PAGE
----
You can enjoy auto-completion when editing HTML attributes (works for SVG attributes too) and also within HTML style attribute. All these little details make Firebug an awesome tool to use!

JavaScript Expressions Inspector

When debugging and stepping through your code you can quickly inspect and explore details of any JavaScript expression you see in the Script panel. Just hover your mouse over the expression or selected piece of code and see the result in the tooltip.

You can also right click on an expression (or again on the current selection) and pick Use in Command Line or Inspect in DOM Panel actions.

Console Log Grouping

There is new option in the Console panel that allows to group console logs coming in a row from the same location (on by default).

Inspect JavaScript Function Return Value

This feature allows to examine and modify return value of a JavaScript function. See an example:

function myFunction() {
return foo();

The usual problem in other debuggers and tools is is how to examine the return value of foo(). Firebug allows that by stepping through a return statement and displaying the value within the Watch side panel. It even allows you to modify the return value through the Watch panel just like other values (read more).

Show/Hide Firebug Panels

One change we introduced in Firebug 2 is the way how to hide/show individual panels. Check out the next screenshot that depicts how it’s done.

Displaying Original CSS Color Values

Another nice enhancement allows displaying original CSS color values. There is a new option Colors As Authored in the CSS panel that allows displaying CSS color values as they were defined. This makes it easier to compare the styles interpreted by the browser with the ones inside the original CSS source file. While this new option is now the default, you still have the possibility to switch to hexadecimal, RGB or HSL formatting.

Quickly create new HTML attribute

There is a new way how to quickly create new attributes for HTML elements. All you need to do is hover mouse cursor over the closing arrow bracket of an element you want to add a new attribute to. See, the cursor changes its shape into a hand.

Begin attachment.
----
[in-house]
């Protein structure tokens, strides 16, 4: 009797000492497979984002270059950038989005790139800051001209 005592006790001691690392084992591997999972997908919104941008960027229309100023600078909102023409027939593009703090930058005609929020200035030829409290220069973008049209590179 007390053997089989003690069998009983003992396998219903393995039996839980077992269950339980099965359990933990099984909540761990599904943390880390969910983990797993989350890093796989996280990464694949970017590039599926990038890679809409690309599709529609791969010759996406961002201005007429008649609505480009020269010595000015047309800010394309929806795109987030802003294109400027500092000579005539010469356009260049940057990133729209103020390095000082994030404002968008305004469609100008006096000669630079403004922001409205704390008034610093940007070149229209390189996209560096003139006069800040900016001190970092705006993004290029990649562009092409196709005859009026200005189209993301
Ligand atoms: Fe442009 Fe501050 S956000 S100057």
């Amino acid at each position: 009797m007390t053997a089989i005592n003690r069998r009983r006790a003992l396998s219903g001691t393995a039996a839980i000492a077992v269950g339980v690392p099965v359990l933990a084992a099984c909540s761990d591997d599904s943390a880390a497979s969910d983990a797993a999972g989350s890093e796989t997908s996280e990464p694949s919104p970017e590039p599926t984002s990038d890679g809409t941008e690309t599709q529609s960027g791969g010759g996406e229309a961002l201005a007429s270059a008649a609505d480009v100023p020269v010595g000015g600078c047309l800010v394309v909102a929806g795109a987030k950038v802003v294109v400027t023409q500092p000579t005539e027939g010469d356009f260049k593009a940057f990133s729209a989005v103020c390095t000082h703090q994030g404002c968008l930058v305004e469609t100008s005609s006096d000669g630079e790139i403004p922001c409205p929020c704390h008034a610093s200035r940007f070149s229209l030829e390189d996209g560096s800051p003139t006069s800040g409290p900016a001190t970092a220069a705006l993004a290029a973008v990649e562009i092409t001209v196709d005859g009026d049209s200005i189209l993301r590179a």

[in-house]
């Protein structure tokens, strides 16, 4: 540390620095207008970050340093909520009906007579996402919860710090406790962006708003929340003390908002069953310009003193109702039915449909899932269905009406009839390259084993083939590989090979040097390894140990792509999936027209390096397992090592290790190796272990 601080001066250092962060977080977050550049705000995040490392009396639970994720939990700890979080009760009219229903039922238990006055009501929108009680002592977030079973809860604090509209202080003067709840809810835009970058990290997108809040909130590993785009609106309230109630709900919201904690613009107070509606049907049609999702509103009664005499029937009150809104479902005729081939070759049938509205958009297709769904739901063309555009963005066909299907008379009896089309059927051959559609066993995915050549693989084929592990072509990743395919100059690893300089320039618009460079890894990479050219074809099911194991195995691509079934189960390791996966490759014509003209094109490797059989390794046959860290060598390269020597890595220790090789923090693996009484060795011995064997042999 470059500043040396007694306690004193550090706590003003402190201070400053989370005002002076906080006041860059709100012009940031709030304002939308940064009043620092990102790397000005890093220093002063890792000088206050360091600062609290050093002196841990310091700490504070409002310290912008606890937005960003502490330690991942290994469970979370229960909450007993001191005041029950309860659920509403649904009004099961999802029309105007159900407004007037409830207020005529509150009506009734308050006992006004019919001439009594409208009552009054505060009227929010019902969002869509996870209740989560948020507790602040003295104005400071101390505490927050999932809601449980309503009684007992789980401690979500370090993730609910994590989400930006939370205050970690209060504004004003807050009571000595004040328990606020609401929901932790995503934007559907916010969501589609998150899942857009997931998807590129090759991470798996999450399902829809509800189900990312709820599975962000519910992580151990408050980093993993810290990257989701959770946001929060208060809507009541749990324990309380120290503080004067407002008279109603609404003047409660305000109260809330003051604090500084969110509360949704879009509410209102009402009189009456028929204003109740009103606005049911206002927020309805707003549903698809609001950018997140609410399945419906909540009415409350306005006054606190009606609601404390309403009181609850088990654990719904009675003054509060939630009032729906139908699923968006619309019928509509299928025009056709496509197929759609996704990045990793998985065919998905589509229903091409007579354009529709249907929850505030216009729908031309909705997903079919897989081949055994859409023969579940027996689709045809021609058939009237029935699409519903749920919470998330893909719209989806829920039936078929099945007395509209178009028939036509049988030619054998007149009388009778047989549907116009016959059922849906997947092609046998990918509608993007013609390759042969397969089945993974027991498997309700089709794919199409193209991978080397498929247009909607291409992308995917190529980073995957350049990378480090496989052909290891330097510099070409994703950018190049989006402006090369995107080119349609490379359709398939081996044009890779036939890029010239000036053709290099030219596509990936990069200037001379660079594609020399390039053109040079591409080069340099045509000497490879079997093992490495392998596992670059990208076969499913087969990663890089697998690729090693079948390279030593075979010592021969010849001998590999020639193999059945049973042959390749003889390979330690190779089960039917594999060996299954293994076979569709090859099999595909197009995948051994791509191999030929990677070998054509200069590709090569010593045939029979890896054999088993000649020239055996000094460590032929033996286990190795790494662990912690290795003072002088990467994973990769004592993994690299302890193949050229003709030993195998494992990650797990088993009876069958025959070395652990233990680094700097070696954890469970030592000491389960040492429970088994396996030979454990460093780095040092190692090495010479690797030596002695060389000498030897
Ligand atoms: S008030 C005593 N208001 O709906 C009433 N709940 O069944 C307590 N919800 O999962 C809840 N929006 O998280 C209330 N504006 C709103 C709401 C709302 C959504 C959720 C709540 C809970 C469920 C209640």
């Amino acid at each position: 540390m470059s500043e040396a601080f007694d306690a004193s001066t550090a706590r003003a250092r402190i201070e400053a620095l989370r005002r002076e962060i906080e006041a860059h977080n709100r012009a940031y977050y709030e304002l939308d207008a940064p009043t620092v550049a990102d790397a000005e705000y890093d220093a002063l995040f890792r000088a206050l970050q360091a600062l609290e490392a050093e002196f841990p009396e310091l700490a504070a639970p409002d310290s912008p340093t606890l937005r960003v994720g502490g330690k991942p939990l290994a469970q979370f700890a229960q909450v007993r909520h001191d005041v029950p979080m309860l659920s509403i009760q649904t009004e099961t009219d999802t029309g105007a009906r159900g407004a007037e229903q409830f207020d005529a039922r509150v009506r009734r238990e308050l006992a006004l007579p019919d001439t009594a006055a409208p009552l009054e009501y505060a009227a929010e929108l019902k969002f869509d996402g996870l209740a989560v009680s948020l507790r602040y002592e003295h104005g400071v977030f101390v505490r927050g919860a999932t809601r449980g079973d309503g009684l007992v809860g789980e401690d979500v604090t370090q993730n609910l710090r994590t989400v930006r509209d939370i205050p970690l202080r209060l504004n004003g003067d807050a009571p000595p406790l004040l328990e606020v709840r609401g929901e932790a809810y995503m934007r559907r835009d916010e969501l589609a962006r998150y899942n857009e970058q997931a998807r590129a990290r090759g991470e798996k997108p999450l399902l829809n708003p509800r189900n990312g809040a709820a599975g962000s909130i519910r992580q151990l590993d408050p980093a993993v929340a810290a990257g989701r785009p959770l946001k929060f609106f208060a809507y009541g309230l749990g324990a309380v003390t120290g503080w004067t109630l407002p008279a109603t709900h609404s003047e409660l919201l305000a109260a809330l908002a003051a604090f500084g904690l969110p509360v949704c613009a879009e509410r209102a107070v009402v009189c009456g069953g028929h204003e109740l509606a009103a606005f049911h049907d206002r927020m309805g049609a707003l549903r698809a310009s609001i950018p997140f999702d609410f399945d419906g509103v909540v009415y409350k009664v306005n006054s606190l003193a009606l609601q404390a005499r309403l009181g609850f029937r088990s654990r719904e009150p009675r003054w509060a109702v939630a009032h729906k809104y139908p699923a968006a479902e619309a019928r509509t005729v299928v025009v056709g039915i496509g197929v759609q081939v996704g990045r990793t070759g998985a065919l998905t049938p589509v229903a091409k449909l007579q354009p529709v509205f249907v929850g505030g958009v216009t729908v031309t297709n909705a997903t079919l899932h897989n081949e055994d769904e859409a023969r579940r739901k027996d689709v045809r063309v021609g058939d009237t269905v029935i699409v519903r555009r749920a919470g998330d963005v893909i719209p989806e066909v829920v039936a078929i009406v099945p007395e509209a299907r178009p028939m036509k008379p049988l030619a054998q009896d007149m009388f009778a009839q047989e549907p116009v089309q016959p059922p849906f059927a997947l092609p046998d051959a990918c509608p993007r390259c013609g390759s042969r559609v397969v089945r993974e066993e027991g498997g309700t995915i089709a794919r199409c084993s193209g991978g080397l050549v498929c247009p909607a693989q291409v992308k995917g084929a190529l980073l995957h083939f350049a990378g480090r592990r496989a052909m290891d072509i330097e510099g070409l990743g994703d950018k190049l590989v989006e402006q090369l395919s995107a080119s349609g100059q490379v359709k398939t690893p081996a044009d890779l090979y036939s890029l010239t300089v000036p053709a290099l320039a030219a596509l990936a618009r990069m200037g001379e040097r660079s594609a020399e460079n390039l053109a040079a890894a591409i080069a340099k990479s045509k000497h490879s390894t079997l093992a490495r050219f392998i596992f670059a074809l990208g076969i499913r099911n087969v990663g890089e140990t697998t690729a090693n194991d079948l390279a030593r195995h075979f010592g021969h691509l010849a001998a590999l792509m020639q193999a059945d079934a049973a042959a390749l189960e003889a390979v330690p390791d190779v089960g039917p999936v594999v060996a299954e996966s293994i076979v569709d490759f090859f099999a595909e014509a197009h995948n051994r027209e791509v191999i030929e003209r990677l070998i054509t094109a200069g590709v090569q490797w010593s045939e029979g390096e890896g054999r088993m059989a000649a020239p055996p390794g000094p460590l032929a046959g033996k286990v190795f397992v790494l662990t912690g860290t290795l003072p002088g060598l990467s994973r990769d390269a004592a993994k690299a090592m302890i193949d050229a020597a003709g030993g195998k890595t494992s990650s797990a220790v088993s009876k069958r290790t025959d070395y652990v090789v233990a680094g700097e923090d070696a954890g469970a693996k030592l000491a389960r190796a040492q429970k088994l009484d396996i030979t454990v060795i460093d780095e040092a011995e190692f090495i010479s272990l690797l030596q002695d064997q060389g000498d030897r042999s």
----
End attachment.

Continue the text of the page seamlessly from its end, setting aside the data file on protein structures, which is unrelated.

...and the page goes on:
Click on the closing tag to open an inline editor and start typing an attribute name.

The rest works as usual. After you typed the name press the tab key and type the attribute value.

Inspect Registered Mutation Observers

The existing getEventListeners() command (see a Firebug tip) has been extended and it now displays also registered mutation observers for given element.

You can use this test page to try it yourself.


See also Firebug 2.0 release notes.


Firebug Extensions

As usual we spent some time testing existing Firebug extensions. Here is a list of those that passed our review and work with Firebug 2.0.

  • AMF Explorer AMF Explorer is based on the JSON Explorer and XML Explorer features of Firebug, AMF Explorer allows web developers to view deserialized AMF messages in Firebug’s Net panel.
  • Console Export Export data from the Console panel
  • CSS Usage See what CSS rules and properties are actually used in your app.
  • Firediff Additional insight into the changes that are being made to the components of the page
  • FireLogger Logging support for web developers (PHP, Python, ColdFusion) (see also this post)
  • FirePath adds a development tool to edit, inspect and generate XPath 1.0 expressions and CSS 3 selectors
  • FirePicker Adds color picker to Firebug’s inline CSS editor. (see also this post)
  • FireQuery Adds a collection of jQuery-related enhancements to Firebug. Recommended for all jQuery developers. (see also this post)
  • FireStorage Plus! Is an extra panel to Firebug for displaying and manipulating the web storage containers such as localStorage and sessionStorage. (see also this post)
  • FlashFirebug Debug ANY AS3 SWF files on the web. Edit properties and inspect elements. Redirect SWF output to the extension. Run AS3 code and transform objects on the fly. Access SWF assets with the decompiler. View AMF calls and Shared Objects and much more!